12 March 1969
|Fields||structural biology, protein folding|
|Doctoral advisor||Robert Huber|
Tim Clausen (born 12 March 1969) is a structural biologistand a senior scientist at the Research Institute of Molecular Pathology (IMP) in Vienna, Austria.
Tim Clausen was born in Flensburg, West Germany, in 1969. He did his undergraduate studies in biology at the University of Konstanz from 1988. He graduated with a diploma following research at the lab of Sandro Ghisla in 1994. Following his graduation, Clausen joined the lab of Robert Huber at the Max Planck Institute of Biochemistry in Martinsried for his PhD studies. Clausen obtained his PhD in chemistry summa cum laude in 1997.
In 1997, Tim Clausen became a postdoctoral researcher with Albrecht Messerschmidt at the Max Planck Institute of Biochemistry, leading from 1999 on a small group studying pyridoxal phosphate enzymes. He obtained a lecture qualification (Habilitation) in biochemistry by the University of Konstanz in 2001.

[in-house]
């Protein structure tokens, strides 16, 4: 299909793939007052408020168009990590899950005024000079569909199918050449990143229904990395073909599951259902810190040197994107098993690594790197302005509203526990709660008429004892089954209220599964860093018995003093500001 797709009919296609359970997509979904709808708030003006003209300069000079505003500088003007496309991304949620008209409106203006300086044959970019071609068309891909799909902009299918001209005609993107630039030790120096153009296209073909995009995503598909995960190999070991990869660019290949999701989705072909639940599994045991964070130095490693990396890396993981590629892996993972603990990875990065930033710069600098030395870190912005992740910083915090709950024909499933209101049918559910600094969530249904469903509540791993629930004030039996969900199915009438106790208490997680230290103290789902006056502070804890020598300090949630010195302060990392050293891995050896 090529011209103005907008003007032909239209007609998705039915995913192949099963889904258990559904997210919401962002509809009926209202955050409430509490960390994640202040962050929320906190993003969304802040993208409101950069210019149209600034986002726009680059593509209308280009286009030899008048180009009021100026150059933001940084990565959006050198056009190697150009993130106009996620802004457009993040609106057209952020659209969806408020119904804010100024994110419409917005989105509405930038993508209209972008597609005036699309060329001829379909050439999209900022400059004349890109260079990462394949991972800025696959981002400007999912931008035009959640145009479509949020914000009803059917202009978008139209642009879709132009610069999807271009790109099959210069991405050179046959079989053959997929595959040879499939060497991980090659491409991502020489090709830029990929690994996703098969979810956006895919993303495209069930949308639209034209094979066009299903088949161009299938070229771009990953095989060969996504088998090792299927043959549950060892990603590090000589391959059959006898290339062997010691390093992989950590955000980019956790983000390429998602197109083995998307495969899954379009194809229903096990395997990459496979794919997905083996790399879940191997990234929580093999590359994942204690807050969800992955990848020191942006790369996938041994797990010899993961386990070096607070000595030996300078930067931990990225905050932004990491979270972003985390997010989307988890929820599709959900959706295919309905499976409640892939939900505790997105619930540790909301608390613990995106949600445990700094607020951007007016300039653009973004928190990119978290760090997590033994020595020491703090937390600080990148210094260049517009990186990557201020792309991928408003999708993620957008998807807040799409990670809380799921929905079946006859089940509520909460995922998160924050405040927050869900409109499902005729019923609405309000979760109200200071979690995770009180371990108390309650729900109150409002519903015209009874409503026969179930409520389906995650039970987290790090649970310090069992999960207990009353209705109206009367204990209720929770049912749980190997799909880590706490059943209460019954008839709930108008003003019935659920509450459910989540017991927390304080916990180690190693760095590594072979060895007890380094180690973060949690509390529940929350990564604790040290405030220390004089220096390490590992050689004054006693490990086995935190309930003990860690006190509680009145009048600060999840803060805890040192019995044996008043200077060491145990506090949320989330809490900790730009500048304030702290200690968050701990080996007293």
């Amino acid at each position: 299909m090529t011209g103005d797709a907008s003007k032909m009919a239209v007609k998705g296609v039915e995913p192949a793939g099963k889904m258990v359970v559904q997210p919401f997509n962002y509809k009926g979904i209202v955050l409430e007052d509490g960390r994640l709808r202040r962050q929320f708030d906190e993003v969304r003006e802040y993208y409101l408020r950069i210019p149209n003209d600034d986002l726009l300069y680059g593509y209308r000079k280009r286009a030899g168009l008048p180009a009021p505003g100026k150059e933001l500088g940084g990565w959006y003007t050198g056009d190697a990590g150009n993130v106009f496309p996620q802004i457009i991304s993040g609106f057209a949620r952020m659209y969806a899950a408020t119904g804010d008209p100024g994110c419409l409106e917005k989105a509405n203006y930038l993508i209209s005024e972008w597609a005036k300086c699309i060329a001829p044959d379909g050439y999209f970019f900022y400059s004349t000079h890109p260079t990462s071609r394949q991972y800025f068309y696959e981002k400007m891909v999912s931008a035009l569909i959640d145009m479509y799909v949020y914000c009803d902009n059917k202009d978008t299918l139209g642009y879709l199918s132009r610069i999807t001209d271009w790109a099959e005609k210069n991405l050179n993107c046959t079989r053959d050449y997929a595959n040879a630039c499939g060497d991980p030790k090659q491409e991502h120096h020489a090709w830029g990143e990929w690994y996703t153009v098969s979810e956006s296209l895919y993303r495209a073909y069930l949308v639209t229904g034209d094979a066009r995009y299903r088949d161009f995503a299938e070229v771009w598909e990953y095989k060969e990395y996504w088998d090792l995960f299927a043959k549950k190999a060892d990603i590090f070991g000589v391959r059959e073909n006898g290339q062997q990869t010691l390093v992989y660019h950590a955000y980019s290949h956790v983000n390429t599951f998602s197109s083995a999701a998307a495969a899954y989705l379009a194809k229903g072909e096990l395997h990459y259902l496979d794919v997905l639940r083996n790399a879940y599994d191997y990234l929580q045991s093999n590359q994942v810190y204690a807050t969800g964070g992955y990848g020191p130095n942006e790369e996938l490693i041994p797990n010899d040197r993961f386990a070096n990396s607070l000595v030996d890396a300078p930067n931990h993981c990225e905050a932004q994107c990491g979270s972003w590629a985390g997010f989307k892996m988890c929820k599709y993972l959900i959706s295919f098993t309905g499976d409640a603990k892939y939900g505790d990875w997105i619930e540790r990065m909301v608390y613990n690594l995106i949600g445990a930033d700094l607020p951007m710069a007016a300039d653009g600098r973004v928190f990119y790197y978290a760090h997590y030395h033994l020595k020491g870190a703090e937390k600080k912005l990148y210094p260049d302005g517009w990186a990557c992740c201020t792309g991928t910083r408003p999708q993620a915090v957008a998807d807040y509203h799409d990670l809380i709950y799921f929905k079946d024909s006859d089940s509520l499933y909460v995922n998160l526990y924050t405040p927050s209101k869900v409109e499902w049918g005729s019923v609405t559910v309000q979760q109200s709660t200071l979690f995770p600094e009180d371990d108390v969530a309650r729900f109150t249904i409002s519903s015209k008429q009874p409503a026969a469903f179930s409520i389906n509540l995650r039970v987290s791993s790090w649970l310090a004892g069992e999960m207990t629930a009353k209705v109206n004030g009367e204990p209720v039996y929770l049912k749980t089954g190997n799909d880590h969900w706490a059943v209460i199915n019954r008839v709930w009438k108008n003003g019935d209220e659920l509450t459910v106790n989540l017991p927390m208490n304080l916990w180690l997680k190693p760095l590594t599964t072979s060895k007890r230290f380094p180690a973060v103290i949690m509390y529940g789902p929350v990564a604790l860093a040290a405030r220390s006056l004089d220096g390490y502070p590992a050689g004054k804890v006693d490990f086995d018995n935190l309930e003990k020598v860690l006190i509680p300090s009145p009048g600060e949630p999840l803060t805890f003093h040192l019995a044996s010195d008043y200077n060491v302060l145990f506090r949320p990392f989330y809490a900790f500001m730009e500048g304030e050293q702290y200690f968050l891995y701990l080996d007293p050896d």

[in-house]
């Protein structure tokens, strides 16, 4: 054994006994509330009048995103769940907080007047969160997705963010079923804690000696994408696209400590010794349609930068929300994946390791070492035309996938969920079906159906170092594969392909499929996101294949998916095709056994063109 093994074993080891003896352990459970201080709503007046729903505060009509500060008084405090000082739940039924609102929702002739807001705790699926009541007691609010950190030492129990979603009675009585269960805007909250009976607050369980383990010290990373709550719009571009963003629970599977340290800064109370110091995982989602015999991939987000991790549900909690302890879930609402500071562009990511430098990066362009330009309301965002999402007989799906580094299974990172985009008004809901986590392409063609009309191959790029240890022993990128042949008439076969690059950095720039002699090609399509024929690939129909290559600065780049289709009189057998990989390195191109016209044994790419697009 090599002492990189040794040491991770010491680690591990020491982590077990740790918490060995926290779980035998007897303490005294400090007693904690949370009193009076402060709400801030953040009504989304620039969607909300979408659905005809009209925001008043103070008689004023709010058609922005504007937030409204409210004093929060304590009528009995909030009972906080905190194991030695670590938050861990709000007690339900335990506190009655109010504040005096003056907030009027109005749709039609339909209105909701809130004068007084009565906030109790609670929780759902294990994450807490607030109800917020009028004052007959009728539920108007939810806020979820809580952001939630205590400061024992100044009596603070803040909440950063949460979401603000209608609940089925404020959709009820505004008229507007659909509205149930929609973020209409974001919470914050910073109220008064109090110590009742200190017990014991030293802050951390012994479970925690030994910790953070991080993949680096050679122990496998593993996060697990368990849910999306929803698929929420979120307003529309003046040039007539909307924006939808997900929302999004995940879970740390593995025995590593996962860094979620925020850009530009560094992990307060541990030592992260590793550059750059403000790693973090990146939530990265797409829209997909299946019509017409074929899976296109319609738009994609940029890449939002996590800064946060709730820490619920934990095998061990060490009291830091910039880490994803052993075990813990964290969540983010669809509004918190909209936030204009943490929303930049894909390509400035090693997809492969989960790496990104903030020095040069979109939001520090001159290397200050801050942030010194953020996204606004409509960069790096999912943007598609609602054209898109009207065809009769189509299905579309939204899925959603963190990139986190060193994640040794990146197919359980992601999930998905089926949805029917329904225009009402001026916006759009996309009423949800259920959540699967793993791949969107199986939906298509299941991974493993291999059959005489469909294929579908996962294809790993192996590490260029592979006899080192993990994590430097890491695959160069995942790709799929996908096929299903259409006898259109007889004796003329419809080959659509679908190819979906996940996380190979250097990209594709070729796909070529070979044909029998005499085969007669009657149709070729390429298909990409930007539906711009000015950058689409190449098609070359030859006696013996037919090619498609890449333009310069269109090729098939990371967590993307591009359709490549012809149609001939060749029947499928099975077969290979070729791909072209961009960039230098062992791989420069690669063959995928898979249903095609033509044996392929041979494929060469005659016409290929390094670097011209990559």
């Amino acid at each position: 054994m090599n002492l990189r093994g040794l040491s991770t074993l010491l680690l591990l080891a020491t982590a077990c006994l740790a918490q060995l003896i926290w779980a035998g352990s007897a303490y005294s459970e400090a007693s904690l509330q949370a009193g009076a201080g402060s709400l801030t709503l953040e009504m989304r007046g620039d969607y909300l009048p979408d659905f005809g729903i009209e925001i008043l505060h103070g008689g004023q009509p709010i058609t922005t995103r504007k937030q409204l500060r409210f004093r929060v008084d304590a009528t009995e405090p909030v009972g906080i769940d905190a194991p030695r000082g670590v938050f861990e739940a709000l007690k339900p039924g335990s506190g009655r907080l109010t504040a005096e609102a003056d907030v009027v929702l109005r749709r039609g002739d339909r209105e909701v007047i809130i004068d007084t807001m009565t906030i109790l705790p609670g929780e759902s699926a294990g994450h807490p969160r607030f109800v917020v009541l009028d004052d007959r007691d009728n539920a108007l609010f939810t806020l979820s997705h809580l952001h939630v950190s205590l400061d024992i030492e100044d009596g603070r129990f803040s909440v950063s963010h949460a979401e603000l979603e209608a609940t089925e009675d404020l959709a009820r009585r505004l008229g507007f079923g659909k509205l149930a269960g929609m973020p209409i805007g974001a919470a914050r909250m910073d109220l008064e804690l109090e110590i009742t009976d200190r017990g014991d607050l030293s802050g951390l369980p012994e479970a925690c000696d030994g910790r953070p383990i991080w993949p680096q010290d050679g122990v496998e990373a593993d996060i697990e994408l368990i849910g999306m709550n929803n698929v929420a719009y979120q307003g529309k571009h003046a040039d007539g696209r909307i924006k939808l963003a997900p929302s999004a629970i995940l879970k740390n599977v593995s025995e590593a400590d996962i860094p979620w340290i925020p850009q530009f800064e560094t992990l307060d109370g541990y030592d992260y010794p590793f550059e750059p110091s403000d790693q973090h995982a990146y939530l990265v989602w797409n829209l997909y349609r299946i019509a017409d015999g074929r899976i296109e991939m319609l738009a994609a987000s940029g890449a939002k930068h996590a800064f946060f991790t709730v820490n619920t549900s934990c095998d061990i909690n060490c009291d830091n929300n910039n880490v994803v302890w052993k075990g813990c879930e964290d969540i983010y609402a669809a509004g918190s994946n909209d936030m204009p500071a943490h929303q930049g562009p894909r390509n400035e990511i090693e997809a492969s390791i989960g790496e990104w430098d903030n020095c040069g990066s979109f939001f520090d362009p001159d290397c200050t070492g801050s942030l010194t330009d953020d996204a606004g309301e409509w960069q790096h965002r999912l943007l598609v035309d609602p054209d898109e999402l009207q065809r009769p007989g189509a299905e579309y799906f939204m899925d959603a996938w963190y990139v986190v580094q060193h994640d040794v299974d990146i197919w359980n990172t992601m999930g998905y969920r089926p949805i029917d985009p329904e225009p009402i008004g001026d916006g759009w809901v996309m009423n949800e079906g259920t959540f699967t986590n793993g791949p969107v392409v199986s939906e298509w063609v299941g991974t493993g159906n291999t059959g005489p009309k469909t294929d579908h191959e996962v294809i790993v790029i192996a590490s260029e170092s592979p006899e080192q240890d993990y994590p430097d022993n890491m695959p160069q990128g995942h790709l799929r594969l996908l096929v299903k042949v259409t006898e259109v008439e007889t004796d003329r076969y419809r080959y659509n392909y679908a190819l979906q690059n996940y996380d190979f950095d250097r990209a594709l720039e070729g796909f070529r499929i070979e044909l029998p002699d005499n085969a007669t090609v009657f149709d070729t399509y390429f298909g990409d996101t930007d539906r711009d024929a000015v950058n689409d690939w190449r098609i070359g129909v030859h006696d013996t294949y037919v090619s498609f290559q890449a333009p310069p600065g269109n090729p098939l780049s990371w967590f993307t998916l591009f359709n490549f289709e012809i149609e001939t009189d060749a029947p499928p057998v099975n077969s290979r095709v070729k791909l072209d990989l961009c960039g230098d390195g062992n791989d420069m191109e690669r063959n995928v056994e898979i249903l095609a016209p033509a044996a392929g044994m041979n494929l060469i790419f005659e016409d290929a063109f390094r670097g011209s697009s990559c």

In 2002, Tim Clausen became a group leader in structural biology at the Research Institute of Molecular Pathology (IMP) in Vienna. In 2009, he was promoted to senior scientist.
Tim Clausen studies the protein quality control system that cells evolved, and through which molecular chaperones and proteases monitor the functionality of each protein, thereby reducing the amount of misfolded molecules that may undergo dangerous interactions. Tim Clausen and his lab perform structure-function analyses of several eukaryotic and prokaryotic quality control factors to find novel strategies to combat protein-folding diseases and bacterial pathogenicity.
Tim Clausen was awarded a Max Planck Fellowship in 1994; the Heinz Mayer-Leibnitz Award of the Deutsche Forschungsgemeinschaft in 2004;he was selected EMBO young investigator in 2005 and elected European Molecular Biology Organization EMBO member in 2010. He was awarded a European Research Council (ERC) advanced grant in 2016.
The Gottfried Wilhelm Leibniz Prize, in short Leibniz Prize, is awarded by the German Research Foundation to "exceptional scientists and academics for their outstanding achievements in the field of research". Since 1986, up to ten prizes are awarded annually to individuals or research groups working at a research institution in Germany or at a German research institution abroad. It is considered the most important research award in Germany.
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